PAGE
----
Marsha Quinn is used to being called a witch. Her abilities as a psychic make a lot of people uncomfortable, after all. No one has ever called her an angel before. But Sam Sterling is a man with big problems, including a partner who is out to kill him, and a nosy reporter who’s just been murdered. And an angel is exactly what he needs.
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welcome to historic Oberon, California
Although it was already mid-September, it still felt like summer in Oberon. The little town was blanketed in a thick, heavy fog. It was the kind of weather that descends on California’s Central Coast each summer, making air conditioning unnecessary. The tourists who had come here expecting palm trees and sunshine wandered along the sidewalks, shivering in their T-shirts and shorts. Business was brisk at any store that stocked Oberon sweatshirts or hand knit sweaters, and at The Crone’s Nest, shoppers crowded the inside tables and sat huddled over mugs of coffee or tea on the bench just inside the front door.
Only the locals, seemingly impervious to the damp, occupied the terrace on mornings like these.
It wasn’t the weather which bothered Marsha Quinn, although, like the town itself, she felt like she’d been operating in a fog for several weeks now. Her mood was low and dismal, and she felt so much older than the thirty-seven years the calendar allowed her to claim.
She looked around wistfully. There was nothing wrong with her surroundings. The terrace looked especially beautiful this morning, even shrouded in mist. The Matajilla poppies were still in glorious bloom. The huge showy blossoms with their crepe-papery white petals and yellow pompom centers towered above the pink and yellow Joseph’s coat roses in the adjoining beds, and the slender stalks of the French lavender underplanting them. Marsha had opened The Crone’s Nest--part herb and tea shop, part occult merchandise and apparel store--some four years ago, and she’d added the terrace a year later. It had quickly become a gathering place for a loosely connected group of her friends, many of whom would stop by for coffee or breakfast a couple of times a week. This morning the group was very small, just Marsha and her two partners.
Lucy and Scout were discussing plans for Scout’s wedding to Lucy’s cousin, Nick. It had pretty much formed their sole topic of conversation for weeks. Marsha drummed her fingers on the table. Their order was taking forever to get out here, and she was vaguely put out by the fact that neither Scout nor Lucy seemed to care. But then, neither of them had taken any notice of her moodiness, either. They were too preoccupied with their own interests.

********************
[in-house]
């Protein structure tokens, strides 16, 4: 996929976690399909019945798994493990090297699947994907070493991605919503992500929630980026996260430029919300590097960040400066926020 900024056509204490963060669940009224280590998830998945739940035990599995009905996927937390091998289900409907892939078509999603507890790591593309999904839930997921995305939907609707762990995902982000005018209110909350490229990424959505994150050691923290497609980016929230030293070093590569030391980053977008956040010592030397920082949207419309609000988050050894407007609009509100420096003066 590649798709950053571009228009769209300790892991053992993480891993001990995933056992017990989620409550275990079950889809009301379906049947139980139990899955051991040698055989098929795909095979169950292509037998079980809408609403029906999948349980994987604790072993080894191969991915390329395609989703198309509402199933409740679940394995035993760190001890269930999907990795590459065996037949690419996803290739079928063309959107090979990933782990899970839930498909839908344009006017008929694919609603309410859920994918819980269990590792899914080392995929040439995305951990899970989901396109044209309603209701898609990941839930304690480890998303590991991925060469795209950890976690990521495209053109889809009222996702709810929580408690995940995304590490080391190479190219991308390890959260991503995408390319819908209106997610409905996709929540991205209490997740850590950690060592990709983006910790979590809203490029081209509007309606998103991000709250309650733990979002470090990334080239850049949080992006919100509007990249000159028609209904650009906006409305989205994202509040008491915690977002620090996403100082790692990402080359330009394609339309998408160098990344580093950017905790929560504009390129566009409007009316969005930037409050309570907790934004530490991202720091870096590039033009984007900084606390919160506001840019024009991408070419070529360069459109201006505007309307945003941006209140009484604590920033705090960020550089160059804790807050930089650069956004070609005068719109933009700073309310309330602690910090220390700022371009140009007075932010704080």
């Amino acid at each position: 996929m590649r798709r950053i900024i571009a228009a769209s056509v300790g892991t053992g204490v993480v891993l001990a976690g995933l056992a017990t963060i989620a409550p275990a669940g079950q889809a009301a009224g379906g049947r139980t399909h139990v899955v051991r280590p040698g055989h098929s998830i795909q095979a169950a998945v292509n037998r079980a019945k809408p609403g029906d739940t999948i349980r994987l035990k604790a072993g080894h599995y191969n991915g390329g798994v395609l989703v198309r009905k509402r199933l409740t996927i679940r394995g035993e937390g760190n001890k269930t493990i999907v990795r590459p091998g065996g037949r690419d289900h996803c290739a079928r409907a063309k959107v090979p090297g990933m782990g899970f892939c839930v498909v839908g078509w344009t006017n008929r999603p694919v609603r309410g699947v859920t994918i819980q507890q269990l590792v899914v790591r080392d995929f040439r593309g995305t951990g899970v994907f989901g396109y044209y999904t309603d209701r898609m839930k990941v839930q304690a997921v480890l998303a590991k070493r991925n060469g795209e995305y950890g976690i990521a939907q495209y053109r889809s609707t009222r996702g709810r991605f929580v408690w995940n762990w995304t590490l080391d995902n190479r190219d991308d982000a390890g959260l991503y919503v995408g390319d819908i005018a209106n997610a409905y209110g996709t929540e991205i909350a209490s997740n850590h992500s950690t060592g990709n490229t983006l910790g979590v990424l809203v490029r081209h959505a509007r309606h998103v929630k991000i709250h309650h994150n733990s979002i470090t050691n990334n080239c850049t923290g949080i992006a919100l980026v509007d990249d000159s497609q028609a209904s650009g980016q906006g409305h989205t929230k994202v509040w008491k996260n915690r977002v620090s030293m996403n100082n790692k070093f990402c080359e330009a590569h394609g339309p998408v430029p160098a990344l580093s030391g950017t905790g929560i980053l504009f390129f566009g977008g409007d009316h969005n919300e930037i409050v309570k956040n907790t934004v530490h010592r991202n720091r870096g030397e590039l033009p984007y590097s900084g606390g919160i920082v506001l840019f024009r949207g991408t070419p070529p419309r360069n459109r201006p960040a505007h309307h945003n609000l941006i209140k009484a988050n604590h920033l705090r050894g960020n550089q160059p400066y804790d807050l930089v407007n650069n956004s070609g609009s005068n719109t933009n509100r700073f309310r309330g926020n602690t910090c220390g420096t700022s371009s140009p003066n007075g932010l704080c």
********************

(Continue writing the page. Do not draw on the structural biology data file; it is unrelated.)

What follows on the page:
The wedding, which was taking place at the end of the month, had not started out as a big event. In fact, when Scout and Nick had announced their intentions, a scant two months earlier, their plans ran something along the lines of a weekend trip to Vegas. It was Lucy who insisted they should make a big deal of it. And, with Scout otherwise occupied--first with moving back into the house she’d recently inherited from her stepmother, and then with turning the deserted, century-old carriage house on the property into a functional sculpture studio --it was Lucy who had taken on most of the tasks involved with coordinating the affair.
Marsha didn’t know what was motivating Lucy, although she suspected that guilt at having opposed the union for so long was a big part of it.
Until three months ago, when Scout had unexpectedly returned to Oberon after a twenty-year absence, no one had ever imagined she and Nick would revive the somewhat disastrous affair they had begun when she was only sixteen. It was unfortunate that the events which had precipitated her departure all those years ago had left Lucy and most of her family holding a fairly formidable grudge against Scout. It had taken a brush with death to bring Lucy to the point where she could accept that there might be worse things than for Scout and Nick to get back together.
The rest of her family had yet to see the light.
It was possible that Lucy saw this wedding as a means of promoting family unity, as well. But Marsha thought it just as likely her friend was over-compensating for the fact that she hadn’t gotten to plan her own wedding sixteen years ago, when she and Dan had opted to elope to Vegas, themselves.
At times, Marsha wasn’t sure even Lucy understood what she was up to. Under her guidance the wedding was shaping up to be one helluva party, yet she was still expending an almost equal amount of energy suggesting reasons why they should consider calling it off. Even now.
"Look, Scout, you could at least think about it, couldn’t you?" Lucy asked, for what had to be the two hundredth time. "I know everyone would completely understand if you wanted to wait awhile."
Scout smiled serenely, and shook her head. "Read my lips, Lucy. No way. We didn’t even want to put things off this long."
Ever since she and Nick had gotten back together, Scout had a glow of contentment about her that would have made Marsha green with envy if she weren’t so happy for her friend. But she was happy for her, she reminded herself, again. Very happy. And really, the envy she felt was nothing more than a tiny, tiny pain.